Ultra: What bands have you been listening to recently, and are there any 2015 albums you’d like to recommend to us?

Tim: I am embarrassed to say that most of the music I listen to most recently caters to a 3 year old boy, and a 9 year old girl.  The 3 year old isn’t so bad to steer into good old rock and roll,  but the 9 year old…. Oy.  Also, sadly, I’ve been reminiscing very recently listening to Stone  Temple Pilots,  Bowie, Motorhead, and the Eagles.            

Ultra: I’m also curious: what was the first concert you ever went to, and what is the best concert you’ve ever been at?

Tim: My first concert was Aerosmith with Skid Row opening up.   It was pretty awesome.  The whole experience.  At the time, if you wanted good seats, you would have to go to the mall super early in the morning and line up.     The best concert ….. that’s a tough one.   I’ve seen so many really awesome bands.  Big show – ZZ Top.  For their recycler tour.  The stage was set like a big junk yard … they had a crane pick the band up and dump them in an auto crusher, and they came out driving little cars….    Small show…. Stumbled upon Charlie Hunter at a little club in Toronto.   Blew my mind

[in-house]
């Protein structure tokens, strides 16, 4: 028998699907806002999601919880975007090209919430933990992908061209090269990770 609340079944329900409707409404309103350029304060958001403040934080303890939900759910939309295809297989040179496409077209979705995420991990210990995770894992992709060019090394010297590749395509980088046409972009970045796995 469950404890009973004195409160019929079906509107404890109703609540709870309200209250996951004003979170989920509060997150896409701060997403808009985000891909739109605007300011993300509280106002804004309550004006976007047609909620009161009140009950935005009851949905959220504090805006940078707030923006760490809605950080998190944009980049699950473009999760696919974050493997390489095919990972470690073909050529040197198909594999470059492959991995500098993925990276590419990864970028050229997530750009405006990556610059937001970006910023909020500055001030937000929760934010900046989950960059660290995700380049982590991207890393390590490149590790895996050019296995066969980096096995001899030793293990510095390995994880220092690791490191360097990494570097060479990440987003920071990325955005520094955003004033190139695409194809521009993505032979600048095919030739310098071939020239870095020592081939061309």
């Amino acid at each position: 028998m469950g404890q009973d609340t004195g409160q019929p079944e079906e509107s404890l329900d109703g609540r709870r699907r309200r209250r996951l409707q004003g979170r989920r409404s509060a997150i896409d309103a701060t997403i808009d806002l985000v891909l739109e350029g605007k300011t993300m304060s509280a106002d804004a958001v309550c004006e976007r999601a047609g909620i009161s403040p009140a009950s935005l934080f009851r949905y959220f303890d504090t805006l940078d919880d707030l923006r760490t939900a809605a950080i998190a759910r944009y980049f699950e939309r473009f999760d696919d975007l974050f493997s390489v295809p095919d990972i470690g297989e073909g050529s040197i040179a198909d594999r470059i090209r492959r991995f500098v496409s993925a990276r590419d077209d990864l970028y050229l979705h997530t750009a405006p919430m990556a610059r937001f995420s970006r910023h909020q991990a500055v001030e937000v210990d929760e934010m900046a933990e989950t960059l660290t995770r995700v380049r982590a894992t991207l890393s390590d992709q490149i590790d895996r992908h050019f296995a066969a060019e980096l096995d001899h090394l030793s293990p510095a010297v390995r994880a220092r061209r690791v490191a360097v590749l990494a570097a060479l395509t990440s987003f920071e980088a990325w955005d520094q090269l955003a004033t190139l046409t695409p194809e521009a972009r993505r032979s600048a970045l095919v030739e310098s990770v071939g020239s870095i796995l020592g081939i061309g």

Ultra: I think I saw on your website that you are finally releasing a digital copy of “Canadian Samurai 2”, is that correct? 

Tim: It's currently available on itunes.  If it’s not already on our website,  it’s because I’ve gotten sidetracked, and I’ll be up there soon

Ultra: What inspired you to keep it a vinyl only release for so long?  Certainly a bold move, considering that it automatically limits sales of the album to a degree.  (By the way, it’s my favorite of all your albums, and that’s saying a lot)